Author Topic: Live export permits dry up 27.9.2012  (Read 650 times)

WA Export News

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Live export permits dry up 27.9.2012
« Reply #1 on: September 27, 2012, 09:32:40 AM »
LIVE cattle exporters are facing a renewed setback as Indonesia refuses to issue more import permits for the end of this year. Hopes are fading that Australia's biggest live cattle customer will issue permits for the last quarter of 2012, potentially stranding between 50,000 and 100,000 head of cattle according to some estimates.
 
Exporters, who also have money tied up in the chartering costs of vessels, are also facing potential losses in the tens of thousands of dollars. One contact put the amount at between US$15,000 and US$30,000 a day.

Ashley James, manager of Elders' North Australian Cattle Company, said exporters were now in a tense waiting game to see if Indonesia would end the uncertainty.
"The best information that we have is that as of October no more permits will be issued," he said.

"What it means for us is that our third quarter permits will be filled by mid October and we won't be expecting any more permits to be issued until January next year for 2013."

Mr James said the prospect of boats lying idle for more than two months had produced a mad scramble for new customers to take up the stranded numbers.

"Unless some exporters can find a ready market for this feeder cattle it means they won't be going anywhere," he said.

"For us we'll have ships tied up with nowhere to go. We're chasing customers in Malaysia and the Philippines but I can tell you they're not jumping up and down for cattle through November and December either. It is a very serious situation."

Figures from Livecorp show that Australia exported more than 80,000 head of cattle to Indonesia in November and December last year, at a time when the industry was still reeling from the ban on shipments imposed by the Federal Labor Government over animal cruelty allegation in Indonesian abattoirs.

Then just before Christmas, Indonesia announced it would cut back the amount of cattle it wanted to take from Australia in 2012, issuing only 283,000 permits, about half the number issued the year before.

The grim picture is no better in Western Australia, with figures from the State showing WA's cattle industry is still struggling, despite the efforts of exporters to find alternative markets.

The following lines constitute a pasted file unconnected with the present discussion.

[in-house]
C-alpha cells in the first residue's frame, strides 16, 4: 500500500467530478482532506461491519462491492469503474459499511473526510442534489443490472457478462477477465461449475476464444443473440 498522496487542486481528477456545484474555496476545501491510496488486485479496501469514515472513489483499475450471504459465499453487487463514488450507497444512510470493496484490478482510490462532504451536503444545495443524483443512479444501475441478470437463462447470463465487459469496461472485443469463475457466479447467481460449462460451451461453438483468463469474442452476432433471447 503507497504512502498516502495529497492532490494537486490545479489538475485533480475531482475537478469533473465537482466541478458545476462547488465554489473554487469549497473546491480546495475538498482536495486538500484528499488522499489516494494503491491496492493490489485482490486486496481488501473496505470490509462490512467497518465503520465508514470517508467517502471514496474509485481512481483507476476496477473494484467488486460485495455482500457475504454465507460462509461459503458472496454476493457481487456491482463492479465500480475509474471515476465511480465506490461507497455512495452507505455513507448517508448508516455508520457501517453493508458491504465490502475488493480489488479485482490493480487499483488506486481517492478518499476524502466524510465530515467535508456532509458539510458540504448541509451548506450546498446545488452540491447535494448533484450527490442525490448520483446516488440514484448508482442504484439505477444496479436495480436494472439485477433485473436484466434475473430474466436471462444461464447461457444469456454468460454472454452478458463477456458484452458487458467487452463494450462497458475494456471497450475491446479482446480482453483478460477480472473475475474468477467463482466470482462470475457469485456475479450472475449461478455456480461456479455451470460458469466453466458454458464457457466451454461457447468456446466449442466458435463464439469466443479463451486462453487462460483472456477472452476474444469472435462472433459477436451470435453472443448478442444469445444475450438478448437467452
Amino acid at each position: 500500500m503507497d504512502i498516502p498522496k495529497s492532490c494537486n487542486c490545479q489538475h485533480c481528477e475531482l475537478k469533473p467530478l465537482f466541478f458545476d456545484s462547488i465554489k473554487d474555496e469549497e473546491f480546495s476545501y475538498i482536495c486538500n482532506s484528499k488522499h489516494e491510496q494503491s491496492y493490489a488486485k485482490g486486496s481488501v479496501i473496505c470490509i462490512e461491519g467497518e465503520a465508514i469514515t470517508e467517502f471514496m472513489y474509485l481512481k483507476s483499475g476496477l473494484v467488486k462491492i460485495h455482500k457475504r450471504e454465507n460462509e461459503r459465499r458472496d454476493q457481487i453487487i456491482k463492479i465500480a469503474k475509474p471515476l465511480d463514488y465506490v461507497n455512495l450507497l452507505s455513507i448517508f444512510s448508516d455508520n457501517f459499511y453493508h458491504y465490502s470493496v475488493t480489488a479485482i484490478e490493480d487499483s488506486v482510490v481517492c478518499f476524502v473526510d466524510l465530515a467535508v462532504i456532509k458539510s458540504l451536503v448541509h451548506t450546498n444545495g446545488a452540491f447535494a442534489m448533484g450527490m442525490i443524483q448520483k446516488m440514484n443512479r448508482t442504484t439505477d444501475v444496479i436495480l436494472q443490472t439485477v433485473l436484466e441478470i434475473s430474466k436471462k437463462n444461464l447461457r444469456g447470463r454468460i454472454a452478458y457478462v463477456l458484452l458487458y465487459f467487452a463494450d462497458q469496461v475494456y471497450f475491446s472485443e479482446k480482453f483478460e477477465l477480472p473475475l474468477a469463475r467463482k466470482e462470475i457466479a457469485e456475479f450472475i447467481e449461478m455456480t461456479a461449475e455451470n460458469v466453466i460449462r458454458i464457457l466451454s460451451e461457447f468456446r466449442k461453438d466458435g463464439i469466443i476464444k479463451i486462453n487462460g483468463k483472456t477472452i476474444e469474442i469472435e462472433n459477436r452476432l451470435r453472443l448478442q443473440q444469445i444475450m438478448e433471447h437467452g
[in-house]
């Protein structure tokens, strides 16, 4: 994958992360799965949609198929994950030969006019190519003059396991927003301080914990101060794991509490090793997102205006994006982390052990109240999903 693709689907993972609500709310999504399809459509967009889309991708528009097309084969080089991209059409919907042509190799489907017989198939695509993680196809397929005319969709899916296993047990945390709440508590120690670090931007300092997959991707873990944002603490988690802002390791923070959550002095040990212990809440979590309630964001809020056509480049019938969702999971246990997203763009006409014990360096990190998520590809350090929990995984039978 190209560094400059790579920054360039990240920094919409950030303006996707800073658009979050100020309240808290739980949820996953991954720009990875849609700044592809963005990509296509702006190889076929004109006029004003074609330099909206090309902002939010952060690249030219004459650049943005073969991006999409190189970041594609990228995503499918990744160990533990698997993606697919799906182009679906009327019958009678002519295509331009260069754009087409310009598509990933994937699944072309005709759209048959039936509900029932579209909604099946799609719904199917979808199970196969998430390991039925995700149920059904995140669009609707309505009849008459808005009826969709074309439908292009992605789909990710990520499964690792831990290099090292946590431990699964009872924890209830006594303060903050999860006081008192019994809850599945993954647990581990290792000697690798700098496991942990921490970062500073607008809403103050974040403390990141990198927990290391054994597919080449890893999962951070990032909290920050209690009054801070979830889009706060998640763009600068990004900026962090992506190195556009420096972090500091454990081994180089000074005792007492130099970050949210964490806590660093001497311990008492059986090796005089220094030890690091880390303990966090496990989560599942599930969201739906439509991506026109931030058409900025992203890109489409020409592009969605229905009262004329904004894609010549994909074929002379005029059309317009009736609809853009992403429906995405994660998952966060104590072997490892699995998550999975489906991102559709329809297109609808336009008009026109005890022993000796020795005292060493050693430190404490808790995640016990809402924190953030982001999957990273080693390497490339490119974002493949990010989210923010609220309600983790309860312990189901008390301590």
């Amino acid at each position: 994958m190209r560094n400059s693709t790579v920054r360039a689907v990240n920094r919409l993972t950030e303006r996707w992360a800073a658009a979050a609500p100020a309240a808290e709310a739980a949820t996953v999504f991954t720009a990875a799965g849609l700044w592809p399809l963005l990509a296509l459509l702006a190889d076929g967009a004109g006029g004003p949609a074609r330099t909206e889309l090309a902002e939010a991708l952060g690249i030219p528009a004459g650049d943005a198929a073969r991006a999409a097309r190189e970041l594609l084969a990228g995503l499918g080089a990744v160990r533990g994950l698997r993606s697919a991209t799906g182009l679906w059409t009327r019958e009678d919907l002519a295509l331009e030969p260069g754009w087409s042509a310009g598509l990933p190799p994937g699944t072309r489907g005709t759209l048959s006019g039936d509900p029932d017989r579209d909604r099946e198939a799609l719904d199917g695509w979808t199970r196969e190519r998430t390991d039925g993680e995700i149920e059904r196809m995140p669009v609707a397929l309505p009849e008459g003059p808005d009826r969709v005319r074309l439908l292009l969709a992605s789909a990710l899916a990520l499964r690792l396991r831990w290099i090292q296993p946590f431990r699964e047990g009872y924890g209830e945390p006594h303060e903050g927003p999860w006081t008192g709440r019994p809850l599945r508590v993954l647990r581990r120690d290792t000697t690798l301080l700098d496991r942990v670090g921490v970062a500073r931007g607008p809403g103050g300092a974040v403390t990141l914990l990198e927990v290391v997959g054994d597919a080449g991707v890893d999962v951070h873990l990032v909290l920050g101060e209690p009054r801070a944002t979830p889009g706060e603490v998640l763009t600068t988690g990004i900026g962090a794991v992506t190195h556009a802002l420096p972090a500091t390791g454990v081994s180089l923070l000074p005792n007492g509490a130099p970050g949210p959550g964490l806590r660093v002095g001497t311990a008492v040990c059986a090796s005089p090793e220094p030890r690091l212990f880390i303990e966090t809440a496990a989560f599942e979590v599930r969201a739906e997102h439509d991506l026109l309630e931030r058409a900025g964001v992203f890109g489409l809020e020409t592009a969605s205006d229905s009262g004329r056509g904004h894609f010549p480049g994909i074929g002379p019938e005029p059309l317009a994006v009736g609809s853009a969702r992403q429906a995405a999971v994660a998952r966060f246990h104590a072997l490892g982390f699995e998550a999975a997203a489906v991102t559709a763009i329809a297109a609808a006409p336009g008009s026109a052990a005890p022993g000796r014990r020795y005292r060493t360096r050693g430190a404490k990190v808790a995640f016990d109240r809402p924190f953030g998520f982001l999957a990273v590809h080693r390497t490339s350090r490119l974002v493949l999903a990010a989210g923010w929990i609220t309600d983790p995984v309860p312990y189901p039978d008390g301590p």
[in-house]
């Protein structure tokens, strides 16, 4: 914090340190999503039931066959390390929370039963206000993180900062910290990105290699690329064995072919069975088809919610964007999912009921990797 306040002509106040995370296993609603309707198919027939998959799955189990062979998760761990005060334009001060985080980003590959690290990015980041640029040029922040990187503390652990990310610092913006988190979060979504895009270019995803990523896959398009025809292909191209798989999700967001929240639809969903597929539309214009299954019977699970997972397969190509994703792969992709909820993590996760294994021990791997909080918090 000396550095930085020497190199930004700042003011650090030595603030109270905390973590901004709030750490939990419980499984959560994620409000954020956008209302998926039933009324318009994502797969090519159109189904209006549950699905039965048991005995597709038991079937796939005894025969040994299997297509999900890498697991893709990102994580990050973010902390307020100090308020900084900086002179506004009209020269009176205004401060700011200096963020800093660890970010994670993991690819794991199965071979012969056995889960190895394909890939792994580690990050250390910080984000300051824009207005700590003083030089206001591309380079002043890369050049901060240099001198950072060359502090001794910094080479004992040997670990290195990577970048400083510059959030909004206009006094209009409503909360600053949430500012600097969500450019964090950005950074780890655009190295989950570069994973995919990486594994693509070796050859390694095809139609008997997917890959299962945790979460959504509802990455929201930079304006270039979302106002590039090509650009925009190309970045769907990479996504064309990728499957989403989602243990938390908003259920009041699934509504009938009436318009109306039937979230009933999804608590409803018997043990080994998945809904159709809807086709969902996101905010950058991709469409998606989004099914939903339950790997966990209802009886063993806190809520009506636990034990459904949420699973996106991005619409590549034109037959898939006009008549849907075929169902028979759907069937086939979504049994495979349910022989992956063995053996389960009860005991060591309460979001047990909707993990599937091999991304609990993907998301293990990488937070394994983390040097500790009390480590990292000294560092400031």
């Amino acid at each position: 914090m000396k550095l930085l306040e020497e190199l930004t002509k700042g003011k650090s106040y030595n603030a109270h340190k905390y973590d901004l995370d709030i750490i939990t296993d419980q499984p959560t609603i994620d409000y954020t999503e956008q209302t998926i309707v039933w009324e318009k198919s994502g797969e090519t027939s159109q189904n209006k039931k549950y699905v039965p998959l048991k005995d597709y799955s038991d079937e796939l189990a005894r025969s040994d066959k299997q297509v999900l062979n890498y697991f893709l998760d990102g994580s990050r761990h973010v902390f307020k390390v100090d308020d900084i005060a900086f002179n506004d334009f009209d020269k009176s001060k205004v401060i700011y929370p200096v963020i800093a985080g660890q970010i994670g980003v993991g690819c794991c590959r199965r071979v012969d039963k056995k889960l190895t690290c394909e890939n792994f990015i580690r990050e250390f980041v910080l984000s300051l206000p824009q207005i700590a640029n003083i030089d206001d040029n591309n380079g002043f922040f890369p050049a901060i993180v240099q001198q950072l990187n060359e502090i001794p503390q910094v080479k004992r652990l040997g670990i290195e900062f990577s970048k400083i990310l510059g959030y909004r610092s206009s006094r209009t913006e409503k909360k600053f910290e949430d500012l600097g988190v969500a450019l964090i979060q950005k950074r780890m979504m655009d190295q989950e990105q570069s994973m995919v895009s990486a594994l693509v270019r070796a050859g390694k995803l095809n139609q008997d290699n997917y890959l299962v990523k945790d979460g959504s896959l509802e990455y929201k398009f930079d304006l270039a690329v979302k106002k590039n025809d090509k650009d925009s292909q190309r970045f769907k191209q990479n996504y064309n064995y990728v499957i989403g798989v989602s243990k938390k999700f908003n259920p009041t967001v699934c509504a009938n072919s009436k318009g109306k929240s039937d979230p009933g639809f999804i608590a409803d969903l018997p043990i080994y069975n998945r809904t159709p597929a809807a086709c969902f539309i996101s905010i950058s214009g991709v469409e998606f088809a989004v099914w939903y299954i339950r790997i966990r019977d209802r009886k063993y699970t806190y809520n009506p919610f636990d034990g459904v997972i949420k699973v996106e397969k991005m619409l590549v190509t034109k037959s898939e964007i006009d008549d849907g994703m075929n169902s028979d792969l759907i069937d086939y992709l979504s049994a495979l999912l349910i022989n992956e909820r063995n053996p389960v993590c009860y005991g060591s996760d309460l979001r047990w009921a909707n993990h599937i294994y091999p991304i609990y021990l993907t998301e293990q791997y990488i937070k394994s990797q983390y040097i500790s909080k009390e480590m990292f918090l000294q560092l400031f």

So far this year, fewer than 120,000 animals have been exported from WA ports, less than half the number sold in 2011.

Mr James said it was likely live exporters and the businesses that rely on the trade would face another bleak Christmas, with the subdued outlook possibly lasting well into early next year.
"Even if we get those import permits in January most of the cattle that are ready now won't have a chance of getting onto a boat because they'll be over the 350 kg weight limit," he said.

Northern Territory Cattlemen's Association executive director Luke Bowen, who returned from a fortnight trade trip to Indonesia last week, said he believed Indonesia's self-sufficiency drive was behind the permit issue halt.

"Supply of cattle by local Indonesian producers is just in overdrive at the moment," he said.

"They are getting about $3 Australian per kilo live weight which is way better than what our guys would be getting at just under $2. As a result they are selling anything they can get their hands on, which doesn't really spell good news for their self-sufficiency goals long term.

"I toured abattoirs and feedlots throughout Sumatra and Java and in one feedlot we went to they had about 60 per cent local cattle in the the yard, whereas it was normally about 10 percent. Other feedlots were only half full."

Mr Bowen said that on the processing front, the Indonesians in concert with Australian exporters operating within the Federal Government's new ESCAS guidelines to safeguard animal welfare had made rapid progress.

"I couldn't believe just how far they have come," he said. "About 85 per cent of the cattle are now being stunned and the Indonesian operators I spoke to agree that the upgrades they've put in place are improving efficiency and throughput.

"It's a real credit to the exporters and the Indonesians who have been able to work together and make this happen. Everyone on the tour felt very reassured that things are moving in the right direction."

BY BRAD COOPER 27 Sep, 2012

http://sl.farmonline.com.au/news/nationalrural/livestock/cattle/live-export-permits-dry-up/2625860.aspx?storypage=0
« Last Edit: September 27, 2012, 09:34:28 AM by WA Export News »